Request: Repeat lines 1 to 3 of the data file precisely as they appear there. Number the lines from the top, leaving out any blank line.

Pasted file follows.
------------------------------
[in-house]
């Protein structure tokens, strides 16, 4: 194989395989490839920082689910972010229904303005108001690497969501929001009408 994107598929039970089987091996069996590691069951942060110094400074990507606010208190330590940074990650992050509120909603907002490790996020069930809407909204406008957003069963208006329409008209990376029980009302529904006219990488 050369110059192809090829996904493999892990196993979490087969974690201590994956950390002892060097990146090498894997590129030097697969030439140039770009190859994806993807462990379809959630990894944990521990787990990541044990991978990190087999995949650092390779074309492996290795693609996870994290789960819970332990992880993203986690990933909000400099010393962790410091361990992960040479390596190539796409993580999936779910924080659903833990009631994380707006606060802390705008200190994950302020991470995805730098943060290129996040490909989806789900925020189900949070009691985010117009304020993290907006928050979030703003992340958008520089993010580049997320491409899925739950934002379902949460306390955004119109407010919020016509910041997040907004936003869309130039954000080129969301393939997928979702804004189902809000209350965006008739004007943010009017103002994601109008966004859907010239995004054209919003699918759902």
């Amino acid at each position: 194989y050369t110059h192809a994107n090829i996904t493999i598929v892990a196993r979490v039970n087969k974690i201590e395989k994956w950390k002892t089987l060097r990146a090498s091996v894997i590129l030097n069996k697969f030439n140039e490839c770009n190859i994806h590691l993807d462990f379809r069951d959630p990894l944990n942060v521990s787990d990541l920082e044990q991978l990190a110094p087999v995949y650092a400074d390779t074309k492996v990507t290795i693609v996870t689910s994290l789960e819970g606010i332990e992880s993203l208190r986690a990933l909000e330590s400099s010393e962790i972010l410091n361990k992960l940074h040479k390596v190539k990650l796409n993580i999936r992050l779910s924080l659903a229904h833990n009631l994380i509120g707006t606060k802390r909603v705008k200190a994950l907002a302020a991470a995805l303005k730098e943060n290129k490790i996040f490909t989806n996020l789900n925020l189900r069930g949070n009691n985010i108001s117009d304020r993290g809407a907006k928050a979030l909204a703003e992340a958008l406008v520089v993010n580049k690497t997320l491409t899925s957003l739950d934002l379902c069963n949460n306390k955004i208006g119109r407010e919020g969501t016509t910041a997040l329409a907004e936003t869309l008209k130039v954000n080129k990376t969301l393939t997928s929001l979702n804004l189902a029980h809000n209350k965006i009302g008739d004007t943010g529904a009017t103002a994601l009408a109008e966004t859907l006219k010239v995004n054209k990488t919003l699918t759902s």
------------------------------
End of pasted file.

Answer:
[in-house]
């Protein structure tokens, strides 16, 4: 194989395989490839920082689910972010229904303005108001690497969501929001009408 994107598929039970089987091996069996590691069951942060110094400074990507606010208190330590940074990650992050509120909603907002490790996020069930809407909204406008957003069963208006329409008209990376029980009302529904006219990488 050369110059192809090829996904493999892990196993979490087969974690201590994956950390002892060097990146090498894997590129030097697969030439140039770009190859994806993807462990379809959630990894944990521990787990990541044990991978990190087999995949650092390779074309492996290795693609996870994290789960819970332990992880993203986690990933909000400099010393962790410091361990992960040479390596190539796409993580999936779910924080659903833990009631994380707006606060802390705008200190994950302020991470995805730098943060290129996040490909989806789900925020189900949070009691985010117009304020993290907006928050979030703003992340958008520089993010580049997320491409899925739950934002379902949460306390955004119109407010919020016509910041997040907004936003869309130039954000080129969301393939997928979702804004189902809000209350965006008739004007943010009017103002994601109008966004859907010239995004054209919003699918759902």
């Amino acid at each position: 194989y050369t110059h192809a994107n090829i996904t493999i598929v892990a196993r979490v039970n087969k974690i201590e395989k994956w950390k002892t089987l060097r990146a090498s091996v894997i590129l030097n069996k697969f030439n140039e490839c770009n190859i994806h590691l993807d462990f379809r069951d959630p990894l944990n942060v521990s787990d990541l920082e044990q991978l990190a110094p087999v995949y650092a400074d390779t074309k492996v990507t290795i693609v996870t689910s994290l789960e819970g606010i332990e992880s993203l208190r986690a990933l909000e330590s400099s010393e962790i972010l410091n361990k992960l940074h040479k390596v190539k990650l796409n993580i999936r992050l779910s924080l659903a229904h833990n009631l994380i509120g707006t606060k802390r909603v705008k200190a994950l907002a302020a991470a995805l303005k730098e943060n290129k490790i996040f490909t989806n996020l789900n925020l189900r069930g949070n009691n985010i108001s117009d304020r993290g809407a907006k928050a979030l909204a703003e992340a958008l406008v520089v993010n580049k690497t997320l491409t899925s957003l739950d934002l379902c069963n949460n306390k955004i208006g119109r407010e919020g969501t016509t910041a997040l329409a907004e936003t869309l008209k130039v954000n080129k990376t969301l393939t997928s929001l979702n804004l189902a029980h809000n209350k965006i009302g008739d004007t943010g529904a009017t103002a994601l009408a109008e966004t859907l006219k010239v995004n054209k990488t919003l699918t759902s």